Working from home is a trend that started long before March. According to data from the U.S. Bureau of Labor Statistics, 7% of civilian workers in the U.S. — about 9.8 million people — had access to telework in 2019. By early April, however, an estimated 31% of workers had switched to working from home.
While some have found the change disruptive, many businesses are realising the benefits of a distributed remote team. No longer is it necessary for workers to be together and closely supervised. Advances in technology, such as videoconferencing and chat tools, have eliminated the need to gather in person. Tools like Slack, Google Chat and Zoom have made it easier than ever to communicate remotely.
The advantages for business are obvious: Besides a workforce that doesn’t have a stressful commute, you have fewer or lower costs related to leasing office space and paying for utilities and equipment. While some meeting space may be necessary at times, flexible workplace options are often much less costly.
Additionally, in a competitive landscape, telecommuting is considered a key perk by many workers. Many talented and committed employees are looking for a better work-life balance. And you may be able to reach a broader talent pool since you can hire nationally or even internationally.
But there are a number of factors for organisations to consider before becoming remote. Drawing on my experience running a fully remote company, here are four tips for developing a thriving remote workforce.
1. Choose employees who will work well in a remote work environment
Theoretically, anyone can work remotely with a good internet connection, but I’ve found that it takes the right employee to thrive in a remote setting. Employees who work best remotely possess a “figure it out” factor. Self-starters are key in any business environment, but they are particularly valuable when working remotely. These are usually people who are more seasoned in their field or have worked in remote environments before. In addition, organisational skills and the ability to separate their work from their home life is crucial, particularly with children being homeschooled and other adults who may be at home.
It takes focus and experience to achieve and exceed goals. If you feel that you have to micromanage an employee or track their hours, they are probably not a good fit. Measure employees based on output, not how much time they are spending online.
2. Find ways to develop personal connections
Having a remote workforce means fewer in-person meetings and one-on-one conversations, but that doesn’t mean there are not viable ways to develop close-knit connections. My company hosts employee-only retreats every 18 months and employee/family retreats to Disney World every three years. The families make personal connections, kids become friends and the connections can go a long way toward developing the company culture. You don’t need Mickey Mouse to do this, but with the money you save by having a remote workforce, you can likely afford to invest in retreats to bring everyone together in a cohesive way once or twice a year.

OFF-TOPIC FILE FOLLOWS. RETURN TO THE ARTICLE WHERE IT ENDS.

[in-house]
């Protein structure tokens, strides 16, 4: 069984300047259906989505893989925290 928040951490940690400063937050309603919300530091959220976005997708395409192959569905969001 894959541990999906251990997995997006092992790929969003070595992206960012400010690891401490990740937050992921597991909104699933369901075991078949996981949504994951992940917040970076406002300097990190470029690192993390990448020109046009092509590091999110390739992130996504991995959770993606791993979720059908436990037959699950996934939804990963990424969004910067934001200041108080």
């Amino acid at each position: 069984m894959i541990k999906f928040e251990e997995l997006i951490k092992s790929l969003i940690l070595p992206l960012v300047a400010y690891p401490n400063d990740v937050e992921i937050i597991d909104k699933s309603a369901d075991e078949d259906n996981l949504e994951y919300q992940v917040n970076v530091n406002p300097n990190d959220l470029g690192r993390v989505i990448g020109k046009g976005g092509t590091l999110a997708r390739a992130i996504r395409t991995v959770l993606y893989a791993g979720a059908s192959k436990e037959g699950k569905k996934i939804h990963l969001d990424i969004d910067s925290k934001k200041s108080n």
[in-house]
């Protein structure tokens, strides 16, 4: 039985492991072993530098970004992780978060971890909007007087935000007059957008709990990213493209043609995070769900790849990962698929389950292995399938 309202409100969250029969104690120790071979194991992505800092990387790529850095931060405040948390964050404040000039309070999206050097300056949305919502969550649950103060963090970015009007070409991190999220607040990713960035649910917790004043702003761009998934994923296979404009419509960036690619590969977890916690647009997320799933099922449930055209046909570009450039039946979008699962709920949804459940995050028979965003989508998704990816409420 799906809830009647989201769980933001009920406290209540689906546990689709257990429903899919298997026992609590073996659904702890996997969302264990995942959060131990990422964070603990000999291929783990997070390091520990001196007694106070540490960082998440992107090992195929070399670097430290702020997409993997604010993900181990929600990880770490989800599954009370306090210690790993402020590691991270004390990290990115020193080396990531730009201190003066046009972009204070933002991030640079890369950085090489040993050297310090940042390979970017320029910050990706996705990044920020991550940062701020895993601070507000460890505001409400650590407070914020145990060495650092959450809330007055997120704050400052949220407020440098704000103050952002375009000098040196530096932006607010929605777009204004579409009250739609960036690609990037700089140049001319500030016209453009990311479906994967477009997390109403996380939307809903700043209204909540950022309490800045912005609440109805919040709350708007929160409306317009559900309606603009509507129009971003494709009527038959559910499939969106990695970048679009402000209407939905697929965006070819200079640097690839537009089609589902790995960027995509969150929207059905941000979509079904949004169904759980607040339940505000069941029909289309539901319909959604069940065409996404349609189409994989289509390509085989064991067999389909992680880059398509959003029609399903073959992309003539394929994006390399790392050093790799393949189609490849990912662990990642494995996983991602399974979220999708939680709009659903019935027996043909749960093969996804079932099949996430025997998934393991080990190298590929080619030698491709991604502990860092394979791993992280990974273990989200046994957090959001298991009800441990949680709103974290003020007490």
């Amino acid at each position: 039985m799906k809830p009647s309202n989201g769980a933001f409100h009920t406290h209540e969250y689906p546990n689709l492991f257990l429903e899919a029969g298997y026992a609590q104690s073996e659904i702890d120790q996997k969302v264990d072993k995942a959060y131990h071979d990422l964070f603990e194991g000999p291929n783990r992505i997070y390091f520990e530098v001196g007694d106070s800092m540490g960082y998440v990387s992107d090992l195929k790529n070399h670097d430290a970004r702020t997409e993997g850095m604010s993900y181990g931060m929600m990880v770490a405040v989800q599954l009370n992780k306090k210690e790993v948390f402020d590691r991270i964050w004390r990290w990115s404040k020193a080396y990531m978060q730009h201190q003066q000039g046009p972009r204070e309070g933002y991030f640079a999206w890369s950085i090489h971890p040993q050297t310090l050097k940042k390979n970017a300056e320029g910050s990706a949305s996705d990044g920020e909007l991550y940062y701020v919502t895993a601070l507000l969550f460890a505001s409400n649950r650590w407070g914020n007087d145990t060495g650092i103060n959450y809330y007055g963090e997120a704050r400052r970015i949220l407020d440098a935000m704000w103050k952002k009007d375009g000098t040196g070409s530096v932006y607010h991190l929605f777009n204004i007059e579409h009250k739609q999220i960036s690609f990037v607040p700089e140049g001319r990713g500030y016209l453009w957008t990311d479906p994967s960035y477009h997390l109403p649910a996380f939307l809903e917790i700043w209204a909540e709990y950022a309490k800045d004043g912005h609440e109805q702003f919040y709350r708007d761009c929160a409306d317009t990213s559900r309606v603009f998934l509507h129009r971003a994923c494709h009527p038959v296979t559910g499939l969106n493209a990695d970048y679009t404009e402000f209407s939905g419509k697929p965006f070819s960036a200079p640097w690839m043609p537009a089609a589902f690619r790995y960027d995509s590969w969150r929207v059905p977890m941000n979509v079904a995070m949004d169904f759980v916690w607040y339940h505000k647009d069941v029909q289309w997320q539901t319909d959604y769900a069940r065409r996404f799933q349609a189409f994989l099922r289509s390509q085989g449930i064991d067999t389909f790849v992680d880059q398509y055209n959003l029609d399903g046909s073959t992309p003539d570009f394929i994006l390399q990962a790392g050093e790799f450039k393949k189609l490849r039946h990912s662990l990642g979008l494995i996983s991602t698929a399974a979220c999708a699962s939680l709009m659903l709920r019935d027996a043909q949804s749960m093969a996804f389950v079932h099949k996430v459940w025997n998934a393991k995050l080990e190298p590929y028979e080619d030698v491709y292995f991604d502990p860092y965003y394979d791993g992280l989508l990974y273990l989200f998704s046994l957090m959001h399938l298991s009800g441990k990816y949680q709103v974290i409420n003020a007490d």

In addition, leadership teams should meet quarterly to go over plans and conduct collaborative discussions about challenges and opportunities. Outside of in-person meetings, conducting calls via videoconference is a good way to reinsert the human component.
3. Offer flexibility in work schedules
Right now, many support systems have been stripped away, leaving some employees with the dual roles of working and providing child care. At the same time, many businesses need employees to be focused now more than ever. Offering flexible work hours can be a benefit to employees. For example, is it possible to schedule meetings earlier in the morning or in the evening? Even with clients, understanding that everyone is in the same boat can help deepen relationships. And with a remote workforce, you can have employees distributed across multiple time zones, which can create a more consistently productive team throughout the day and opportunities for staggered schedules without sacrificing output.
4. Consider going fully remote
Hybrid approaches can be challenging, so it’s often best to keep entire departments on the same work plan. Originally, we started with half of our workforce remote and half in the office. We found that two separate cultures emerged as a result, and those working remotely were left out of in-person meetings. We eventually decided to become 100% remote, which made for much closer relationships among employees. If you can’t go 100% remote, at least try to keep entire departments on the same work arrangement.
The decision to go remote is a major one for any organisation, but with the right planning and tools, it can create a great, diverse work culture with employees who can thrive and overcome any challenge.